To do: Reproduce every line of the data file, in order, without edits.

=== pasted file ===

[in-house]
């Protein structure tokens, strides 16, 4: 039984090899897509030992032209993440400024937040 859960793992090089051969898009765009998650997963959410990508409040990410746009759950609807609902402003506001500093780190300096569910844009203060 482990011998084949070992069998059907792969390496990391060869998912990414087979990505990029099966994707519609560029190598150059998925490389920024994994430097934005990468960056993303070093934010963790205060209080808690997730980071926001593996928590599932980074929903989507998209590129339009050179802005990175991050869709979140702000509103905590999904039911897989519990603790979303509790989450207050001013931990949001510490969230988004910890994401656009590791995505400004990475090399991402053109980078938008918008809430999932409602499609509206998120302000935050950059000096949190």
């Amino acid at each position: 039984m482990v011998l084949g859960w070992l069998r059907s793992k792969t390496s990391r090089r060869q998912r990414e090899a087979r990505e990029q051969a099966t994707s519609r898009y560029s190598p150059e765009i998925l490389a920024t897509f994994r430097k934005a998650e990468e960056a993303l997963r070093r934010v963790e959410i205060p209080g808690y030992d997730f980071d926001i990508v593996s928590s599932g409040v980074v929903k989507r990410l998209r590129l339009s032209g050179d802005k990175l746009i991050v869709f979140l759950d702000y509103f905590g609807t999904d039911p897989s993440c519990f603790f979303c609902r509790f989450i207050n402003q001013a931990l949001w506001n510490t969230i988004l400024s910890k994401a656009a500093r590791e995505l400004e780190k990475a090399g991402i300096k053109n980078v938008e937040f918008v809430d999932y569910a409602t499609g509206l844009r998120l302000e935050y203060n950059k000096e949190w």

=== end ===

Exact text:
[in-house]
């Protein structure tokens, strides 16, 4: 039984090899897509030992032209993440400024937040 859960793992090089051969898009765009998650997963959410990508409040990410746009759950609807609902402003506001500093780190300096569910844009203060 482990011998084949070992069998059907792969390496990391060869998912990414087979990505990029099966994707519609560029190598150059998925490389920024994994430097934005990468960056993303070093934010963790205060209080808690997730980071926001593996928590599932980074929903989507998209590129339009050179802005990175991050869709979140702000509103905590999904039911897989519990603790979303509790989450207050001013931990949001510490969230988004910890994401656009590791995505400004990475090399991402053109980078938008918008809430999932409602499609509206998120302000935050950059000096949190």
């Amino acid at each position: 039984m482990v011998l084949g859960w070992l069998r059907s793992k792969t390496s990391r090089r060869q998912r990414e090899a087979r990505e990029q051969a099966t994707s519609r898009y560029s190598p150059e765009i998925l490389a920024t897509f994994r430097k934005a998650e990468e960056a993303l997963r070093r934010v963790e959410i205060p209080g808690y030992d997730f980071d926001i990508v593996s928590s599932g409040v980074v929903k989507r990410l998209r590129l339009s032209g050179d802005k990175l746009i991050v869709f979140l759950d702000y509103f905590g609807t999904d039911p897989s993440c519990f603790f979303c609902r509790f989450i207050n402003q001013a931990l949001w506001n510490t969230i988004l400024s910890k994401a656009a500093r590791e995505l400004e780190k990475a090399g991402i300096k053109n980078v938008e937040f918008v809430d999932y569910a409602t499609g509206l844009r998120l302000e935050y203060n950059k000096e949190w």